Dave Dravecky was a Cinderella story – if Cinderella could have worn cleats to a ballgame instead of glass slippers to a royal ball. Sure athletes retire with every season, but America had followed the ups and downs of Dave’s career as closely as the sporting year’s many scandals and tragedies, though for an entirely different reason.
Dave Dravecky had overcome cancer surgery on his throwing arm and come back to pitch again in the major leagues. Not since watching helplessly as Lou Gehrig battled amyotrophic lateral sclerosis had the nation so intimately identified with a ballplayer’s struggle with illness. Yet on Aug. 10, 1989, a capacity crowd witnessed heartwarming history as Dravecky started for the Giants against the Cincinnati Reds. He had not pitched in Candlestick since May 2, 1988, and the scoreboard flashed a giant “Welcome back, Dave!” Some who had come from out of town simply to see a professional baseball game in venerable Candlestick Park were treated to a very special celebration indeed.
Less than one year earlier, on Oct. 7, 1988 – ironically Dave and Janice Dravecky’s 10th wedding anniversary – doctors had removed the tumor and nearly half of the deltoid muscle of Dave’s pitching arm. It had been a season of pain and frustration of Dave, in a year that held great promise.
“When I started for the Giants on opening day, and we beat the Dodgers 5-1, I though, ‘This is going to be Dave Dravecky’s year,’” he recalled. “God certainly had a different plan for us in 1988.”
He started four more games for the Giants that year, complaining of stiffness in his left shoulder after each outing. Following arthroscopic surgery in June, he made one last start in a minor league rehabilitation game. Allowing 11 runs in less than three innings, he left the game – and the season.
The cancer was diagnosed in late September and the operation performed a week later. The All-Star hurler instrumental in the Giants’ 1987 drive toward the National League West Championship was down and out for 1988.
The tumor was gone but it was uncertain whether Dravecky’s future in baseball was as well. He remained optimistic, however, confidently expecting to report to spring training after his winter-long rehabilitation. And throughout their ordeal with the disease and recovery, Dave and his wife Janice exhibited an unnatural sense of calm and acceptance in spite of the uncertainty of their situation.
“I wouldn’t be truthful if I said I didn’t have any concern at all,” he said then. “But I can honestly say that during that period, for the first time in my life, I experienced peace that surpasses understanding. This was a tremendous relief for our family.”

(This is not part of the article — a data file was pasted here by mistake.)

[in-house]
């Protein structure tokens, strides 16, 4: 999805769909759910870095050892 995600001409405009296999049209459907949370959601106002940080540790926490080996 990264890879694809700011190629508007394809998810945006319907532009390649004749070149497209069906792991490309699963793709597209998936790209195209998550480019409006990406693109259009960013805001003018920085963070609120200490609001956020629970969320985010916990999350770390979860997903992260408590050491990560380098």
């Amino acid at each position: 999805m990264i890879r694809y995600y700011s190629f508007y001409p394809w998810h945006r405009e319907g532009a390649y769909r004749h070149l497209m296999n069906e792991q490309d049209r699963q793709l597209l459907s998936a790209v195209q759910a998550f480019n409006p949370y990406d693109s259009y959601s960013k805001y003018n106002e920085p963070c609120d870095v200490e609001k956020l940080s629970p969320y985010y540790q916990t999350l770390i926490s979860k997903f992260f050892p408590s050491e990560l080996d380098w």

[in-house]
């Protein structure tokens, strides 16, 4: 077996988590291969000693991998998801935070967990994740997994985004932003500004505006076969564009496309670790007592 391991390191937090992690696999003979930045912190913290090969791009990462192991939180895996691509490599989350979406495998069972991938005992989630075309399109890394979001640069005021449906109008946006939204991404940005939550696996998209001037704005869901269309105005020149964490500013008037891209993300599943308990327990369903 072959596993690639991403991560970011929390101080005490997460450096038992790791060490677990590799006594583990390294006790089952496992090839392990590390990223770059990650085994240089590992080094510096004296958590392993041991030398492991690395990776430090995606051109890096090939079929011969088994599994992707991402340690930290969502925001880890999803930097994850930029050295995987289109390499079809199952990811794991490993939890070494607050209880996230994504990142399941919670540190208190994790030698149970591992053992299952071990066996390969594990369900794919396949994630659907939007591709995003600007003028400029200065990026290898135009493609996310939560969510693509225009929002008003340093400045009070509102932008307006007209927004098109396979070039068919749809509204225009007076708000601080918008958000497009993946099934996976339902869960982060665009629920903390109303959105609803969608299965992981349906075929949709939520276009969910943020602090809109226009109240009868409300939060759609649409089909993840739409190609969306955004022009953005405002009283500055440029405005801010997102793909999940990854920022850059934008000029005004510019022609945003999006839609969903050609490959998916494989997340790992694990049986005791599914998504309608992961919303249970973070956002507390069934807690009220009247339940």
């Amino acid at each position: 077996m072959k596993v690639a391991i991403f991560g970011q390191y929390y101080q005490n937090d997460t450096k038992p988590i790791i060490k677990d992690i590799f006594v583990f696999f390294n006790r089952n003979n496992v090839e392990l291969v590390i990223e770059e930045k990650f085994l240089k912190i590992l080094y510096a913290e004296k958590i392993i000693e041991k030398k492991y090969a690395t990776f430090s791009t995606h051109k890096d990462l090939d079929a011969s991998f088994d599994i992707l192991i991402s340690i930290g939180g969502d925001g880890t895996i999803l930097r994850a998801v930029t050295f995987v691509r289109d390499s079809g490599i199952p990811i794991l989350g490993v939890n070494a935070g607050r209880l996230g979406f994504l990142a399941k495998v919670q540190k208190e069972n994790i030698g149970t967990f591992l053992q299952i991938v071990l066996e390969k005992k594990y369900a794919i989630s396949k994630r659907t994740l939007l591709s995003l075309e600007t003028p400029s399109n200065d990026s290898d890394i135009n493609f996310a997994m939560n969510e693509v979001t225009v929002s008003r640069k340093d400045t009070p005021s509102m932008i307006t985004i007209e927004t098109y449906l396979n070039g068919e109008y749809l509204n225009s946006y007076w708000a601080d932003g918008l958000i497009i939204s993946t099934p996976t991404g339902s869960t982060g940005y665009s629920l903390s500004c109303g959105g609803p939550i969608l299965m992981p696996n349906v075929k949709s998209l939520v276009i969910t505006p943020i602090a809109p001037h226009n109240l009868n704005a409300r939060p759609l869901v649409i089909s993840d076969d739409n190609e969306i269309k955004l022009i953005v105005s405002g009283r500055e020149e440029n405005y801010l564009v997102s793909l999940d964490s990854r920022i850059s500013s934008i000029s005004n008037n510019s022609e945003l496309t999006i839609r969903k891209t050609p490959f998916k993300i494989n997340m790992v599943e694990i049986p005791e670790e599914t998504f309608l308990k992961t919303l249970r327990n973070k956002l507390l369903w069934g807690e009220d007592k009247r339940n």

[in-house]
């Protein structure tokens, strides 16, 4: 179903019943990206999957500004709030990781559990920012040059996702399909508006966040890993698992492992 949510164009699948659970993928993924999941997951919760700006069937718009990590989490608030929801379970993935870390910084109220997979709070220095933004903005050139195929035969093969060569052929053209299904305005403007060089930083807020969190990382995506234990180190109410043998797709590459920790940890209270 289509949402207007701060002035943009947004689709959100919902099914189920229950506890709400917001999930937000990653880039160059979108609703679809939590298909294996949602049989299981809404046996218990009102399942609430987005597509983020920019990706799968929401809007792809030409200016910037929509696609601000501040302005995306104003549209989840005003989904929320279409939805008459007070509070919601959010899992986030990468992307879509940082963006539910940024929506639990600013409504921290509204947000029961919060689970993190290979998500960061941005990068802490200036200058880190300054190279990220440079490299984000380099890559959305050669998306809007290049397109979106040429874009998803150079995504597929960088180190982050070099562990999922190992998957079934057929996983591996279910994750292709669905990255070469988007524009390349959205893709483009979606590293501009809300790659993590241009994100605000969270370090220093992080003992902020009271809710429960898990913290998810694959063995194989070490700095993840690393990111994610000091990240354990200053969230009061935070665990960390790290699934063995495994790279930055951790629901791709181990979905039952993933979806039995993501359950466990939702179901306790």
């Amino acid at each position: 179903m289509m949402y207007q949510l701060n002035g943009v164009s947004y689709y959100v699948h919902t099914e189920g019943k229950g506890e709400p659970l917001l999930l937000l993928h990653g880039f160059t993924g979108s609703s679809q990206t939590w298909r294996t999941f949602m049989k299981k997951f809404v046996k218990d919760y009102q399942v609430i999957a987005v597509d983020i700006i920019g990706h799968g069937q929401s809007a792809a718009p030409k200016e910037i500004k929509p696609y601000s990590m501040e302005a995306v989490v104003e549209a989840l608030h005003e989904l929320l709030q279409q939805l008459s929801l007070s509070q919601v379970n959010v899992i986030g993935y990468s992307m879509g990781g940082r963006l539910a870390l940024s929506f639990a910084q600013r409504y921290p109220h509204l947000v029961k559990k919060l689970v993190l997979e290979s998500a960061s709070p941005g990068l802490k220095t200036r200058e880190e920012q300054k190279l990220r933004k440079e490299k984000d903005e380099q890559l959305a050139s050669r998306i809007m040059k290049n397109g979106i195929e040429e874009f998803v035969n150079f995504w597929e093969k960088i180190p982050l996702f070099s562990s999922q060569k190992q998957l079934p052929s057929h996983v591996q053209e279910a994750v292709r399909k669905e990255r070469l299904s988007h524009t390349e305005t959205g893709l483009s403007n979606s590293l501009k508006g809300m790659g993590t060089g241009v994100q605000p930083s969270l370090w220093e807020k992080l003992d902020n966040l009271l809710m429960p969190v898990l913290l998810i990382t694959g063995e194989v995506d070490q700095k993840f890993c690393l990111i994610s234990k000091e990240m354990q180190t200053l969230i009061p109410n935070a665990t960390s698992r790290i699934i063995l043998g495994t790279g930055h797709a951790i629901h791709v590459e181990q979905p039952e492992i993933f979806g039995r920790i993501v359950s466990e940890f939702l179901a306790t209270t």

At home in Ohio, his therapy progressed remarkably well. Late in March he was amazingly allowed to report to training camp. And then came the opportunity to test the arm in game situations. The first was a historic event on July 23 at Herbert Field in Stockton, Calif. Before a standing-room-only crowed of well-wishers and media, Dravecky threw a complete-game five-hit shutout for the San Jose Giants (Class-A). Pleased with his progress after two additional complete-game victories, the Giants and his doctors determined that Dravecky was ready to return to the majors.
The miracle had happened. Dravecky had come back. On Aug. 10, 1989, amid repeated, thunderous standing ovations, Dravecky not only returned to pitch before the home crowed, he also earned a win for his team against the beleaguered Reds. He was back, and it wasn’t a token appearance.
“I though, ‘Okay, here we go, back in baseball. Everything’s going to be fine.’ I was back in the groove. I was one of the guys again,” said Dravecky. “I could start getting in gear for what lay ahead for the rest of the season, and I could start looking ahead to the playoffs.”
Then suddenly Cinderella’s other glass slipper smashed in pieces on the infield grass. In his second start, at Montreal, the humerus bone in his pitching arm snapped as he delivered a pitch. His comeback season was over almost as soon as it had begun, and now he lay writhing in pain on the ground. His arm was broken, but surprising to some, his faith was intact.
“What is so unique about this is, why didn’t my arm break before Aug. 10, when I came back? As I went along, I built up strength. Why didn’t it break in those three rehab games? And why was I allowed to come back and pitch as well as I did, and then to break my arm five days later?
“Those are questions where I see the hand of God. So for me it wasn’t ‘Why God?’ but ‘What is going to happen next? There is something big going on here, and I’d like to know what it is.’”
The doctors had warned that a break was a possibility. As part of the procedure to remove the tumor, the bone had been temporarily frozen and would be brittle for some time. Still there was hope for Dravecky’s career. The break, when healed, would make the bone stronger than before. He faced his newest challenges with familiar confidence.
“I expressed the hope that I would come back again to play if it was at all possible. After breaking the arm that first time, all indications from the doctors were very optimistic of my being able to come back. The arm was going to be stronger and there was no reason for me to think otherwise. Retirement was the furthest thing from my mind.”